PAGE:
A study just released by the Pew Charitable Trusts examines how states fund broadband projects and reveals the various ways in which governments extract money from taxpayers to subsidize high-speed internet.
The funding mechanisms most often used are grants and loans, although Pew notes that states have varying approaches on how they distribute money and encourage investment. Michigan, for example, appropriated money from its general fund in its 2017-18 budget bill to create a broadband program.
“Any state can appropriate money for broadband in this manner, but if it does so, those dollars will compete with funds for many other state priorities, such as education, transportation, and health care,” the report states.
Ten states have established their own universal service fund (USF). Similar to the USF run by the federal government, these funds were initially created to help expand phone service to every American but are now siphoning money to broadband projects after the enactment of the Telecommunications Act of 1996. The USF fees (i.e. taxes) are designed to offset the cost of deploying internet to unserved areas and are charged to telecom providers and passed on to consumers.
Many states have established grant and loan programs that can be tapped into by private providers, cooperatives and local governments. Some states like Tennessee offer only grants, while others, including West Virginia, fund such projects only through loans.
Tom Struble, technology policy manager at R Street Institute, said loans are much preferred to grants from the taxpayer perspective.
"A grant is just free money with no oversight and no strings attached,” he told the Taxpayers Protection Alliance Foundation (TPAF). Though Pew says many broadband-related grants do have requirements of the grant recipient.
Struble noted Pew found that every state except Missouri requires some matching funds. That policy requires private providers to have some skin in the game, so to speak, but in Missouri, ISPs don’t have to show them the money, though Pew notes that Missouri prioritizes applications with matching funds.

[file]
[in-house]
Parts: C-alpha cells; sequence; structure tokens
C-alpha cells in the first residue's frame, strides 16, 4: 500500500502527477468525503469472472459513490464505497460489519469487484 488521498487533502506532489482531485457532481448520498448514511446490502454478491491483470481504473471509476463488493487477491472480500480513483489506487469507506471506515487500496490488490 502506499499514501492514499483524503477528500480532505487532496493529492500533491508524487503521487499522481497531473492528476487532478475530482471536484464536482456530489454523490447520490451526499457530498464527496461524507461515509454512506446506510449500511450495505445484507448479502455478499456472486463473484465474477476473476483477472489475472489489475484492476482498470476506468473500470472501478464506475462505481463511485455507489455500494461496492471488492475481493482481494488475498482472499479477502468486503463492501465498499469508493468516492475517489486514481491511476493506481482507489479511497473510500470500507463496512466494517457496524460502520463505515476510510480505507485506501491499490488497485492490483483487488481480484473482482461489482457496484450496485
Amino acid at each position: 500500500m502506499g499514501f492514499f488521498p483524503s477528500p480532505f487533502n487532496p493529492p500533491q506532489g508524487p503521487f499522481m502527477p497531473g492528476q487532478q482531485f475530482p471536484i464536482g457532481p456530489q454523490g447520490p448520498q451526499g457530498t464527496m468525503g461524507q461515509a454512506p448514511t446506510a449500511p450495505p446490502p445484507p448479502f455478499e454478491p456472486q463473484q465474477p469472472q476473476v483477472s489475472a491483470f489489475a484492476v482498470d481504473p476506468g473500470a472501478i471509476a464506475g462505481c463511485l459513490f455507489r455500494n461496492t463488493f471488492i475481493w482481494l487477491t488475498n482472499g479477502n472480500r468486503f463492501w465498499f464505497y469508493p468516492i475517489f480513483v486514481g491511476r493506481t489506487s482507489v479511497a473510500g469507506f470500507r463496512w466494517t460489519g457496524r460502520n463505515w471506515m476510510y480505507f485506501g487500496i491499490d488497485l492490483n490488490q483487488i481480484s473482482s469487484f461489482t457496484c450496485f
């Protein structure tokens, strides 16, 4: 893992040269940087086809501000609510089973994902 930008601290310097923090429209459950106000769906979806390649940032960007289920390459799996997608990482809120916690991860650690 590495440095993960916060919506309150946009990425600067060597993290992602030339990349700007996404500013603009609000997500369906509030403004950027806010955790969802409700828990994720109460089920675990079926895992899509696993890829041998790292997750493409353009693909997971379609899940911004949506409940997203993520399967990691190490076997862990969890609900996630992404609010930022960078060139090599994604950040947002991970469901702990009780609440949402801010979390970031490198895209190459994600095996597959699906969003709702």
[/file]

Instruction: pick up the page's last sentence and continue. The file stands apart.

Pew also pointed out that the terms unserved and underserved vary greatly from state to state. For example, Indiana defines an area as unserved if no providers offer download speeds of at least 10 megabits per second, while Georgia says an area is unserved if less than 20 percent of homes cannot access speeds of at least 25 mbps.
TPAF previously reported on Minnesota’s Border-to-Border Fund which considers an area receiving less than 100 mbps as underserved and an area receiving less than 25 mbps as unserved. A state task force member told TPAF the metrics were ludicrous.
Struble said that considering how fast technology improves, states shouldn’t put speeds into statute. He said they should instead follow the lead of Congress, which discussed the need for high-quality connections in the Telecommunications Act rather than try to nail down a particular speed.
“Those are going to be quickly outdated,” Struble said of the state standards. “The FCC has changed the standard several times in the past ten years.”
The current broadband standard as established by the Federal Communication Commission is a download speed of 25 mbps and an upload speed of 3 mbps.
Pew's study study also discovered that 16 states use tax-incentive programs to encourage broadband deployment, often giving breaks on the infrastructure or equipment used to build and maintain networks. Iowa offers property tax exemptions for broadband infrastructure for a decade after it’s installed, while Maine allows ISPs to claim a credit for the equipment they buy or lease.
Struble said he prefers this type of funding as it’s a discount for providers rather than a handout.
Alabama is one state that considered this method before going a different route. Legislation passed in 2017 that would have initially offered incentives to providers to expand to rural areas was changed to a granting program, as previously reported by TPAF.
The Pew study found there is no one-size-fits-all solution for broadband expansion and recommended that states should use creative and diverse ways to serve areas lacking in access. While there is no magic bullet, states should keep taxpayers and their money in mind when promotion high-speed internet growth and ensure the funds are spent effectively.